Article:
3. What are you NOT saying about you?

This post, so far, has been pretty anti-‘online identities’. But that’s not actually my opinion. As site moderator for, I find it not just important, but essential, to have an effective and up-to-date online presence. But if you had stopped reading before you got to this question, you never would have known that. Hence my point – what are you NOT saying? Are you just sharing one side of the story, one opinion, which doesn’t accurately reflect who you really are? If you share only the superficial, then that will be the picture that people build up of you. So share the mundane, from time to time, but make it a priority to share the worthwhile of who you are and what you do, on a regular basis. Just make sure that you be ‘real’. Don’t massage the truth so much that you end up making stuff up. When you’re discovered, it’ll look really bad. But again – you’ll need to find your own ‘line in the sand’ for this one.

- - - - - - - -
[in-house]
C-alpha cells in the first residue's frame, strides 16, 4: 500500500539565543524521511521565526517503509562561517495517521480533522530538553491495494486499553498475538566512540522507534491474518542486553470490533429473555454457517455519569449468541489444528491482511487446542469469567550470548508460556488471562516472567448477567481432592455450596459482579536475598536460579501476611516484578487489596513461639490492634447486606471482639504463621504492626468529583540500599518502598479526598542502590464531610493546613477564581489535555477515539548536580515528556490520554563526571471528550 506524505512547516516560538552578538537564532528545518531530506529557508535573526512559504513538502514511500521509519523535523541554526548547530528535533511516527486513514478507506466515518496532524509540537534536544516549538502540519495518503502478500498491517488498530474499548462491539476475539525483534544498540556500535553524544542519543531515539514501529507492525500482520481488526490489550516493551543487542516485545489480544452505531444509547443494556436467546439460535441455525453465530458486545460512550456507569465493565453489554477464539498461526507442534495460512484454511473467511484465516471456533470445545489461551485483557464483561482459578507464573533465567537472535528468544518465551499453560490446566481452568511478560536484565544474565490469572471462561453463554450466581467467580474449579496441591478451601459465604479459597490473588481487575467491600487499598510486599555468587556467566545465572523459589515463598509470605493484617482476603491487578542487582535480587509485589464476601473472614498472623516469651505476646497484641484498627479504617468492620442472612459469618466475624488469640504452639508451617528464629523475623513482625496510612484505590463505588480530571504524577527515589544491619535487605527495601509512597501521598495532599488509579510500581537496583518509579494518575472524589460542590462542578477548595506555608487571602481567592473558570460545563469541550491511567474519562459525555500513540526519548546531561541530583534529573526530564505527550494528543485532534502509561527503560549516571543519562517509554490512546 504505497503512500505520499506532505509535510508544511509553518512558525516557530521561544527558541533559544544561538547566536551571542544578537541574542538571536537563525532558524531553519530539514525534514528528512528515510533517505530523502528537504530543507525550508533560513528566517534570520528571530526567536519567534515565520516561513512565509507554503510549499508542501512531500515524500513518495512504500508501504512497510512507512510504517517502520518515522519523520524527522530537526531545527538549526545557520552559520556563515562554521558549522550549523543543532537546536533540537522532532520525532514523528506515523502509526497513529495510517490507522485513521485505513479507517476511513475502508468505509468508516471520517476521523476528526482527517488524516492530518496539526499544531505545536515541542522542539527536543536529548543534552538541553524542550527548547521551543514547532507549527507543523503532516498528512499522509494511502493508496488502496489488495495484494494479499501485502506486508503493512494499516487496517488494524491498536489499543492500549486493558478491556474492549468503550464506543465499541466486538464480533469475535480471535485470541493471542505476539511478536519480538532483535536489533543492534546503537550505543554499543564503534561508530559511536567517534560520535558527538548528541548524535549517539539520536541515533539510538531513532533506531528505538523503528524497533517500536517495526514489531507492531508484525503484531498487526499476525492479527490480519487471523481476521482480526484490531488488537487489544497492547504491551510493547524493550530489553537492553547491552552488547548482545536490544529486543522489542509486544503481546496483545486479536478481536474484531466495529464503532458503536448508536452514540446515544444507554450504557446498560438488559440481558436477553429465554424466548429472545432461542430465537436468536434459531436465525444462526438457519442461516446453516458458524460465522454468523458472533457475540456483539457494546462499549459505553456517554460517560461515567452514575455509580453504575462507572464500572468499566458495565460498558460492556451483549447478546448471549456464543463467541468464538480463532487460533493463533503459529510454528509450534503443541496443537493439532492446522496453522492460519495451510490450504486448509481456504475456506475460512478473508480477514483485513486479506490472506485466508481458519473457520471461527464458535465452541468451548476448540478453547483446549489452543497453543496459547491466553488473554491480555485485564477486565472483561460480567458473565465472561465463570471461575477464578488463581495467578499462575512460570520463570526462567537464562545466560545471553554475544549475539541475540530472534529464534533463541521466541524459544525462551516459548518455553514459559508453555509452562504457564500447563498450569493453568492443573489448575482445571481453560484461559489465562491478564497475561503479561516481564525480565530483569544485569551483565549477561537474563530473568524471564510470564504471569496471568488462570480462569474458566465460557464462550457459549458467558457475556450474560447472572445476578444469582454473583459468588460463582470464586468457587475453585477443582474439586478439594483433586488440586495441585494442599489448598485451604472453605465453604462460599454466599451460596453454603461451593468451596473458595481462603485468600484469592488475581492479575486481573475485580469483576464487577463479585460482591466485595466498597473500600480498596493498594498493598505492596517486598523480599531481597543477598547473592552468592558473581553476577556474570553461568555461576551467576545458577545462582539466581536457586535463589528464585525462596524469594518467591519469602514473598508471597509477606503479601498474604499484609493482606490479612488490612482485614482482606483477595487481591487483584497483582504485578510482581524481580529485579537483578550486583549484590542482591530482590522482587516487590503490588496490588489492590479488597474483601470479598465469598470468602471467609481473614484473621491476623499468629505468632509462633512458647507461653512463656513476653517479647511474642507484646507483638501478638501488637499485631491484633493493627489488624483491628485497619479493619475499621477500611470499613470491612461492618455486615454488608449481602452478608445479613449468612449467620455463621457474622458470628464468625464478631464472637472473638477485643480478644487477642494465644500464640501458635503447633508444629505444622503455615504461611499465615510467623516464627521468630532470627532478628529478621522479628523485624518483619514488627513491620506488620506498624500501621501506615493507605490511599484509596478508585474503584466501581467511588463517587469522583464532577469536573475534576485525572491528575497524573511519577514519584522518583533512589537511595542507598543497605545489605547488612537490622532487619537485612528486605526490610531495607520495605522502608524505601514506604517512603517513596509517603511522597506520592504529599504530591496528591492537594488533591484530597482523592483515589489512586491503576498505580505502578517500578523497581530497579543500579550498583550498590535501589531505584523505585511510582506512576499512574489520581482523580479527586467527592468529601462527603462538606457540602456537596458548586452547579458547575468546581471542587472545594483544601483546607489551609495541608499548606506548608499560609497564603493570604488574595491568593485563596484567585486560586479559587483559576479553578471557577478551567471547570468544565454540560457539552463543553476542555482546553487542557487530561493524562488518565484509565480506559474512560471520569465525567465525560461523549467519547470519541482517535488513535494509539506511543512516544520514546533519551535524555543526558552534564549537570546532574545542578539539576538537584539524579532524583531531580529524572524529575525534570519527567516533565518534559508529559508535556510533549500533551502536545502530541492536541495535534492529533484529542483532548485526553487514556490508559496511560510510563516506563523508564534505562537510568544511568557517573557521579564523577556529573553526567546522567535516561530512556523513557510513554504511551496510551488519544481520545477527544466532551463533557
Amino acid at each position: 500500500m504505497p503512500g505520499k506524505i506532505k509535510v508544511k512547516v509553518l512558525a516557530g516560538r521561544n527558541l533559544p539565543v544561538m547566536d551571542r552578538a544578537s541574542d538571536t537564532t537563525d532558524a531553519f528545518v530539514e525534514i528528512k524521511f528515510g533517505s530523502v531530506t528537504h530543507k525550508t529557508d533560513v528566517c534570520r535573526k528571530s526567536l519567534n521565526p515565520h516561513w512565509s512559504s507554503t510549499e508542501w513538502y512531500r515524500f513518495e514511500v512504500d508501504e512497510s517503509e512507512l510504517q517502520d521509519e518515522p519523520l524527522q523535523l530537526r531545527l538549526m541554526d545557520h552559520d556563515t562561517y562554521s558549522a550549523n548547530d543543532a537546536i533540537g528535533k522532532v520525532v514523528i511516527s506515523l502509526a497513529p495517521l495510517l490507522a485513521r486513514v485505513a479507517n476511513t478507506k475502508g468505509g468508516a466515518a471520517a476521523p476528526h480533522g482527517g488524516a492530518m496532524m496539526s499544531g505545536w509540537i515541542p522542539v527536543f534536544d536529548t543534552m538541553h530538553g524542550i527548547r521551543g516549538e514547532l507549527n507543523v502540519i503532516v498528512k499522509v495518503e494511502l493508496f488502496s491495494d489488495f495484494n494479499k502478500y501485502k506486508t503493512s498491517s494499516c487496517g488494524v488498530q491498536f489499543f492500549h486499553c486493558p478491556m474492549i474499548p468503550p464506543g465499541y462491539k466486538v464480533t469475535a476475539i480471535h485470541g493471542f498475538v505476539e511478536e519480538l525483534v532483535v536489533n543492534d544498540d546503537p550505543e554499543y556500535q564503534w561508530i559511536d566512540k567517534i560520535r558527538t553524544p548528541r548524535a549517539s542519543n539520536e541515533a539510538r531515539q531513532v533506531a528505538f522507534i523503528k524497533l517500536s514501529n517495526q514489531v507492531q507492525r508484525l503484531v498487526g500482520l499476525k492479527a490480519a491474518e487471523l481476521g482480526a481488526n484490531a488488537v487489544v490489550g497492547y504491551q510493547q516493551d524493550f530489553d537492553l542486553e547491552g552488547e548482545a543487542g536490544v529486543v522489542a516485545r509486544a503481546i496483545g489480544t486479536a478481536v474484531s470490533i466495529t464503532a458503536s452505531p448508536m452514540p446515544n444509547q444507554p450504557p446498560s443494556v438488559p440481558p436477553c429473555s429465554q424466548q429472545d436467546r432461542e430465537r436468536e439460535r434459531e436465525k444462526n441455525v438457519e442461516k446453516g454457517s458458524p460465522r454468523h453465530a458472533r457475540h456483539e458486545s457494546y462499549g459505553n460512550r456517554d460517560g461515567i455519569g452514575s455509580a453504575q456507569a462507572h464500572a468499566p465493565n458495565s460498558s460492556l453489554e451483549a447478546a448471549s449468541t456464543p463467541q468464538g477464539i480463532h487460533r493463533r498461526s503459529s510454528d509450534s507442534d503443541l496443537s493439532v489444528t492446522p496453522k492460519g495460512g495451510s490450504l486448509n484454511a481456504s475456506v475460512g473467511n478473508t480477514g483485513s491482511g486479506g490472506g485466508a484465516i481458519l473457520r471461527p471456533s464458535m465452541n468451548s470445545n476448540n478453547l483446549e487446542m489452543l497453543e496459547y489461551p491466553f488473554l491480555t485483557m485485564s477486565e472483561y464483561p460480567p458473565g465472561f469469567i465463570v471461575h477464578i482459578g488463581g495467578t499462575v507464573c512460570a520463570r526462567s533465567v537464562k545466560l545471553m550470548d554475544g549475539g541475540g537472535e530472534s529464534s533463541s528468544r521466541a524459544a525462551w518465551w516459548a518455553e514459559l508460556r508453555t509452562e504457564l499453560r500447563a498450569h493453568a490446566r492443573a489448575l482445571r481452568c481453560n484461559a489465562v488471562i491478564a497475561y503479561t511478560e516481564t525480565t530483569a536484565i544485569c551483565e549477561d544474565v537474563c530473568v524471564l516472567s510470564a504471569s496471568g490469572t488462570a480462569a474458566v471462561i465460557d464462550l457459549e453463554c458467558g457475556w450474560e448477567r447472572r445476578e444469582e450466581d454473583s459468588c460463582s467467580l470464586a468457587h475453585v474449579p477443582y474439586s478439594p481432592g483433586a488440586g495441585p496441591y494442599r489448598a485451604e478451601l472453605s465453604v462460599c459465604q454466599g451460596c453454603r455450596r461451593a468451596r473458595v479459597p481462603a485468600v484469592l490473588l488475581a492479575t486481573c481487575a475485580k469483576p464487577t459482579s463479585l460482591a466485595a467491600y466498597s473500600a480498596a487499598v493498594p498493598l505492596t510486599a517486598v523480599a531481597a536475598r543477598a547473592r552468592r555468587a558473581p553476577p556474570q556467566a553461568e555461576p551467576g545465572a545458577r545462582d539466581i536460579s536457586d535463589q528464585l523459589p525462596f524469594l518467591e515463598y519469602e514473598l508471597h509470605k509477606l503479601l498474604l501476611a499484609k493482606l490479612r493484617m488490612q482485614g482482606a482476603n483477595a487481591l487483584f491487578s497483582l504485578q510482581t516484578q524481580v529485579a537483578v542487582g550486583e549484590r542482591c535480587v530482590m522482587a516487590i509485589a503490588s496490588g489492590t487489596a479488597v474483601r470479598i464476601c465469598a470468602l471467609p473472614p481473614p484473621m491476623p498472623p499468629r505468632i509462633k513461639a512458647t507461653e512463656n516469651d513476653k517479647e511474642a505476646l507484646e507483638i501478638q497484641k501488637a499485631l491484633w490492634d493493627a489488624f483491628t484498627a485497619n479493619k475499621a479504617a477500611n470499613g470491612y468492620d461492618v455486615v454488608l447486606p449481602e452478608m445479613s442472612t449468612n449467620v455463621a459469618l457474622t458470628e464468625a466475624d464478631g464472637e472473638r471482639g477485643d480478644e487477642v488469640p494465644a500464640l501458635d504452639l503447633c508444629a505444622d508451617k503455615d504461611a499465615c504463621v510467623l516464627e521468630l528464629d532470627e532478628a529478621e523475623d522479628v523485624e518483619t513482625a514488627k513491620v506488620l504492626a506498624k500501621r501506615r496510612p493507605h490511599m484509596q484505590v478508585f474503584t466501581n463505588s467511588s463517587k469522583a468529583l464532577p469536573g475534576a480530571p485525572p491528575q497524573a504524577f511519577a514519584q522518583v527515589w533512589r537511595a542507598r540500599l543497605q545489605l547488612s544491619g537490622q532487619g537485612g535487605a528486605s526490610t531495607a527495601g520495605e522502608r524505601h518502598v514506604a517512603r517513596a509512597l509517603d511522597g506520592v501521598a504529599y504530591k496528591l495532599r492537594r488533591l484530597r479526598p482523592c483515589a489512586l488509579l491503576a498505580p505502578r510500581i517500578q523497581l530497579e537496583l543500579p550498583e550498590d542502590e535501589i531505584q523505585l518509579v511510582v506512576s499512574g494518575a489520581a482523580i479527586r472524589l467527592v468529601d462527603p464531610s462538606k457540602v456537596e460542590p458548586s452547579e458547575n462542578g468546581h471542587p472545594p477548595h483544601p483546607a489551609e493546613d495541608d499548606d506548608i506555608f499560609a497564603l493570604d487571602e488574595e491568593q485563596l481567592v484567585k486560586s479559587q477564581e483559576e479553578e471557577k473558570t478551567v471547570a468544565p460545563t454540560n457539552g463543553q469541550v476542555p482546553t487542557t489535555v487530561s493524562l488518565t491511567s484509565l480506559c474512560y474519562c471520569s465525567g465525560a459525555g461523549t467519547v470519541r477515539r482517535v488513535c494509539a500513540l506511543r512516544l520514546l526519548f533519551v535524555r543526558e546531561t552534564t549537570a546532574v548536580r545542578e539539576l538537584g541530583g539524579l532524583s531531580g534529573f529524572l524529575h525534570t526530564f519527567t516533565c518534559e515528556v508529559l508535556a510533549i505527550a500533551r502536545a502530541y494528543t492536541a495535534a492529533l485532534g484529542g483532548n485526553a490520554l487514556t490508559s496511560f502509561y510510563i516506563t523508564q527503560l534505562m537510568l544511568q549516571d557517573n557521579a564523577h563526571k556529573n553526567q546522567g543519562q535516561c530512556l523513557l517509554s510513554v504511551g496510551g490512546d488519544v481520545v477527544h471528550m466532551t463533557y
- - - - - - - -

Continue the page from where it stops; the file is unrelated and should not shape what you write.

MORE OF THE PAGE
So there it is – my three questions. What are yours?

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A new ‘toy’

This coming Thursday and Friday, I will be attending a conference on iPad use in education, as the guest of Derek Bartels, Head of ICT at Lutheran Euducation, Queensland. Majorly cool stuff.
Unfortunately though, although for the past year I have been the proud owner of a MacBook Pro and an iPod Touch (last year’s “Back to Uni deal”) and for the last two months, the extremely proud owner of an iPhone 4S (the unfortunate loss of my LG Xenon meant that I needed a replacement, and what else was I meant to get – seriously??!) I had not extended my I-collection to include an iPad.